You can make almost any food taste better with bone broth. Soups and stews - sure. But also veggies, grains, salad dressing, and even smoothies.
Take a look at any cookbook, and you’ll see lots of savory recipes calling for broth. In fact, broth is so important to good cooking that the first lesson in culinary school is how to make broth.
While any bone broth enhances the flavor of food, Mountain Meadow Bone Broth goes beyond the basics of standard broths to include two additional flavor bombs. Let’s start with the basic yumminess factor and then see how yumminess factors 2 and 3 maximize the flavor of Mountain Meadow Bone Broth.
Yumminess Factor #1 - The Basics of “Pleasant Savoriness”
We were all taught that there were 4 tastes: sweet, sour, salty, bitter. But scientists have discovered “umami,” a fifth, distinct taste with its own receptors. Umami is a Japanese word that translates to "pleasant savory taste.”
When our taste buds distinguish umami, they are responding to the presence of the amino acid glutamate. Glutamate is to umami like sugar is to sweetness. The flavor from glutamate is so important that a food scientist created a synthetic version in the laboratory to be used as a flavor enhancer. Yup - as in Monosodium Glutamate (MSG)!. In a sense MSG is to umami as high fructose corn syrup is to sweetness.
Let's leave the lab behind and stick with real food.
Think about all those savory foods that are incredibly satisfying: aged cheeses, gravy, miso, aged steak, grilled seafood, toasted nuts and seeds, and BBQ. You love them, in part, because of glutamate.
We are wired to want umami because it marks the presence of proteins that have been broken down into component amino acids. The free amino acids are easily digestible, giving our bodies quicker access to building new proteins. In fact, half of the free amino acids in human breast milk are glutamates -- more than in the milk of any other mammal..
Bone broth is the quintessential umami-tasting food because it is teaming with the stuff.
The traditional method of a long, slow simmer breaks down proteins in the meat and connective tissue on the bones. The result is a kettle full of glutamate, pure umami. However, umami flavor alone is not as good as umami combined with another taste, especially salty. Mountain Meadow Bone Broth does not contain any salt, allowing you to control the amount of salt you consume. However, if you add a pinch of salt, a dribble of soy sauce or a dollop of miso to Mountain Meadow Bone Broth, you will have the full effect of umami - savory, satisfying, and full-bodied. A mouthwatering aftertaste lingers, making you want more. It’s basically yumminess.
While bone broth brings great flavor to any dish, it does even more magic than simply adding an umami taste. When a dish has lots of glutamates - ie umami, all the other tastes are improved: salt is saltier, sugar sweeter, and sour and bitter less acerbic and biting.
Basically, broth makes everything taste better.
Yummines Factor #2: Food Chemistry Is Fun
While Mountain Meadow Bone Broth maximizes the glutamates with a long slow simmer, we also add even more flavor to broth by roasting the bones before simmering. The magic of roasting causes a cascade of chemical reactions, called the Maillard reaction.
The high and dry heat transforms the protein and sugars into a rich aroma and flavor. It also adds the deeply appealing brown color to food. It’s what happens when you sear a steak, or grill a burger or BBQ a chicken, or bake bread (especially with a protein-rich egg wash on top).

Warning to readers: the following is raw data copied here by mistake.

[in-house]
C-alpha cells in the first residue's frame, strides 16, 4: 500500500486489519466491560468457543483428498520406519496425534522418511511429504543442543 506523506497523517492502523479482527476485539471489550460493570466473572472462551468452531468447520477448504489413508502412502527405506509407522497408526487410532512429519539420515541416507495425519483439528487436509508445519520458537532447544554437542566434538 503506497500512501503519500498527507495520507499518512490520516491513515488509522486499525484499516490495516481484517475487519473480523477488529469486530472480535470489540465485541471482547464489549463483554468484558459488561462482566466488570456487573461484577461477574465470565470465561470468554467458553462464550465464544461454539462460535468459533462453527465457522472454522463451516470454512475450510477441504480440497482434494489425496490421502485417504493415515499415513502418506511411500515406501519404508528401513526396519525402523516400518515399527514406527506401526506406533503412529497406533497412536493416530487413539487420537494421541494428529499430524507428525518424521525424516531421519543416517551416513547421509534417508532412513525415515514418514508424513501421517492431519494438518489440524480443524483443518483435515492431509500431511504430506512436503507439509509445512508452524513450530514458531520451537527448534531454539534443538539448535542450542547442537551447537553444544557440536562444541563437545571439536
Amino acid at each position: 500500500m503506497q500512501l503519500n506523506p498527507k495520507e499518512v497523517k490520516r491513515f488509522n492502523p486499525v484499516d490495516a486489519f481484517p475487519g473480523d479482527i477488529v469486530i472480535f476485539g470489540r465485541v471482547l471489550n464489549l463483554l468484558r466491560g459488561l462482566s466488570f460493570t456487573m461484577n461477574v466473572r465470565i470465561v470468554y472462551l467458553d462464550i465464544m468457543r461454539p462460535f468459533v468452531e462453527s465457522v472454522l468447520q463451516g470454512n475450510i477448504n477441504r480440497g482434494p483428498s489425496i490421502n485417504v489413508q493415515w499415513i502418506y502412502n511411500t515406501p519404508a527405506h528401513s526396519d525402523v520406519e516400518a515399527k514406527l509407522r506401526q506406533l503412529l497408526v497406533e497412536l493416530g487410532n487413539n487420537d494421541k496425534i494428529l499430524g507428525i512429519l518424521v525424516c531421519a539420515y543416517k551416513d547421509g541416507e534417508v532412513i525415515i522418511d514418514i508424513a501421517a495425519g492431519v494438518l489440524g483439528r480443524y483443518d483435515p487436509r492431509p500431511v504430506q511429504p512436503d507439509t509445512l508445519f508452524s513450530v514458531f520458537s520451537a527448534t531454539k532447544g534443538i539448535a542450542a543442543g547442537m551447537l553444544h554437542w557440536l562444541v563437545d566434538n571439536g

Roasting bones is that extra step that makes bone broth explode with flavor.
Yumminess Factor #3: Don’t Be Afraid of Fat
"With enough butter, anything is good.” ~Julia Child
Mrs. Child was onto something. While “everything in moderation” is probably a good principle when it comes to eating fat, there is no denying it: fat is flavor.
We don’t actually have taste buds that discern a flavor from fat, but the experience of tasty food involves more than just chemical reactions on the tongue. It also includes aroma (from roasting in Yumminess Factor #2) and texture. Fat is all about the texture. Think about fats that melt at body temperature like chocolate and peanut butter. They coat the mouth with a smooth and full sensation. The same is true for animal-derived fat like butter or tallow (beef fat) or schmaltz (chicken fat).
In addition to creaminess, fat packs other flavor punches. Salt and other seasonings cling to fat molecules, allowing the fat to spread them all over the tongue. The flavor that’s stuck to the fat is also released over a longer time and has a pleasant aftertaste.
But there can be too much of a good thing. If you add too much fat, it will block all the other flavors and less of them will reach your taste buds. You know that feeling when all you can taste is grease - yuck.
All cookbooks on broth making instruct you to remove all the fat that solidifies at the top when the broth cools. However, at Mountain Meadow Bone Broth we leave just an itsy-bitsy amount of the fat - for added flavor. It’s a delicate balance; just a little bit of fat tastes good, and if you go over, back to yuck.
How to Use Broth to Add Flavor in Everyday Cooking
Bone broth is the base for delicious soups and stews. When you use Mountain Meadow Bone Broth you can whip up a deeply flavorful soup in no time.
Some additional ways to add umami with bone broth to your favorite dishes:
- Cook grains and beans in bone broth instead of water (or half and half)
- Add a tablespoon to your favorite salad dressing
- Throw a glug into a green smoothie
- Stir a little in at the end of sauteing vegetables
- Add leftover pasta dish to a cup of hot broth for a quick lunch
- Add a splash to dressing for chicken salad
And don’t forget that when you are craving something to eat during the afternoon slump, a hot cup of broth will satisfy without a sugar high and crash. See here for flavoring suggestions.